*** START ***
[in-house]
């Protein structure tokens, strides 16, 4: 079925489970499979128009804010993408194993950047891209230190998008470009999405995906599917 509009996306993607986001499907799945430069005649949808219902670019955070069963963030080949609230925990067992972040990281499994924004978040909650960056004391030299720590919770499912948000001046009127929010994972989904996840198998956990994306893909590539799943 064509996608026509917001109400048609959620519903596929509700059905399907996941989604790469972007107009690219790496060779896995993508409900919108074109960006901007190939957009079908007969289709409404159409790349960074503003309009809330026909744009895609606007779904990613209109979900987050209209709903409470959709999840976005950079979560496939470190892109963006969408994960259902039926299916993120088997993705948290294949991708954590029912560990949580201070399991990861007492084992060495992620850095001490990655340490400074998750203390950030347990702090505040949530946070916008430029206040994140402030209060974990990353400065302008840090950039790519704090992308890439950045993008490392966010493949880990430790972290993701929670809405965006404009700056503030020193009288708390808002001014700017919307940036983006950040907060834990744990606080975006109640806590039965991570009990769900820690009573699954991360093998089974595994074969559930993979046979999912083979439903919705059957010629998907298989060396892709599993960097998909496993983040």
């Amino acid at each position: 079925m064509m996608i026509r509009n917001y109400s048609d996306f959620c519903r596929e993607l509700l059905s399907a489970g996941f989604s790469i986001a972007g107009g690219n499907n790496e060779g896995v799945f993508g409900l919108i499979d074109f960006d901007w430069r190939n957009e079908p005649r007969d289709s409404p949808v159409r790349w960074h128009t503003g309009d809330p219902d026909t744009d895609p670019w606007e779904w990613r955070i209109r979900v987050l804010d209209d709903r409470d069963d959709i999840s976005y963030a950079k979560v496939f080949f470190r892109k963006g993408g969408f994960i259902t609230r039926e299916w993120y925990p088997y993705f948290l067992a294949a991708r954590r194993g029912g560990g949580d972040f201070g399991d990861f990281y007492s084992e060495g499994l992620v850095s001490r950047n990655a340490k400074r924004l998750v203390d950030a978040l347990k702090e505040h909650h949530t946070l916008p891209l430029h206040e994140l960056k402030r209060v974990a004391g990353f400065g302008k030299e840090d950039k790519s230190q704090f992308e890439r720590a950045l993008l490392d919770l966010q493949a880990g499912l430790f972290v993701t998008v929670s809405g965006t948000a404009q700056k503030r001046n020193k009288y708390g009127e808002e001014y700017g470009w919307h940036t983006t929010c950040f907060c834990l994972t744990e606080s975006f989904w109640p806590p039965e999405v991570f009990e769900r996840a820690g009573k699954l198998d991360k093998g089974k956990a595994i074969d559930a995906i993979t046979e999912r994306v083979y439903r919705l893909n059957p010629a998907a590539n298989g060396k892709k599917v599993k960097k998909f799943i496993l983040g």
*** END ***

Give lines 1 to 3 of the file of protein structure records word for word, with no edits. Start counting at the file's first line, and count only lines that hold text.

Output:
[in-house]
């Protein structure tokens, strides 16, 4: 079925489970499979128009804010993408194993950047891209230190998008470009999405995906599917 509009996306993607986001499907799945430069005649949808219902670019955070069963963030080949609230925990067992972040990281499994924004978040909650960056004391030299720590919770499912948000001046009127929010994972989904996840198998956990994306893909590539799943 064509996608026509917001109400048609959620519903596929509700059905399907996941989604790469972007107009690219790496060779896995993508409900919108074109960006901007190939957009079908007969289709409404159409790349960074503003309009809330026909744009895609606007779904990613209109979900987050209209709903409470959709999840976005950079979560496939470190892109963006969408994960259902039926299916993120088997993705948290294949991708954590029912560990949580201070399991990861007492084992060495992620850095001490990655340490400074998750203390950030347990702090505040949530946070916008430029206040994140402030209060974990990353400065302008840090950039790519704090992308890439950045993008490392966010493949880990430790972290993701929670809405965006404009700056503030020193009288708390808002001014700017919307940036983006950040907060834990744990606080975006109640806590039965991570009990769900820690009573699954991360093998089974595994074969559930993979046979999912083979439903919705059957010629998907298989060396892709599993960097998909496993983040």
């Amino acid at each position: 079925m064509m996608i026509r509009n917001y109400s048609d996306f959620c519903r596929e993607l509700l059905s399907a489970g996941f989604s790469i986001a972007g107009g690219n499907n790496e060779g896995v799945f993508g409900l919108i499979d074109f960006d901007w430069r190939n957009e079908p005649r007969d289709s409404p949808v159409r790349w960074h128009t503003g309009d809330p219902d026909t744009d895609p670019w606007e779904w990613r955070i209109r979900v987050l804010d209209d709903r409470d069963d959709i999840s976005y963030a950079k979560v496939f080949f470190r892109k963006g993408g969408f994960i259902t609230r039926e299916w993120y925990p088997y993705f948290l067992a294949a991708r954590r194993g029912g560990g949580d972040f201070g399991d990861f990281y007492s084992e060495g499994l992620v850095s001490r950047n990655a340490k400074r924004l998750v203390d950030a978040l347990k702090e505040h909650h949530t946070l916008p891209l430029h206040e994140l960056k402030r209060v974990a004391g990353f400065g302008k030299e840090d950039k790519s230190q704090f992308e890439r720590a950045l993008l490392d919770l966010q493949a880990g499912l430790f972290v993701t998008v929670s809405g965006t948000a404009q700056k503030r001046n020193k009288y708390g009127e808002e001014y700017g470009w919307h940036t983006t929010c950040f907060c834990l994972t744990e606080s975006f989904w109640p806590p039965e999405v991570f009990e769900r996840a820690g009573k699954l198998d991360k093998g089974k956990a595994i074969d559930a995906i993979t046979e999912r994306v083979y439903r919705l893909n059957p010629a998907a590539n298989g060396k892709k599917v599993k960097k998909f799943i496993l983040g």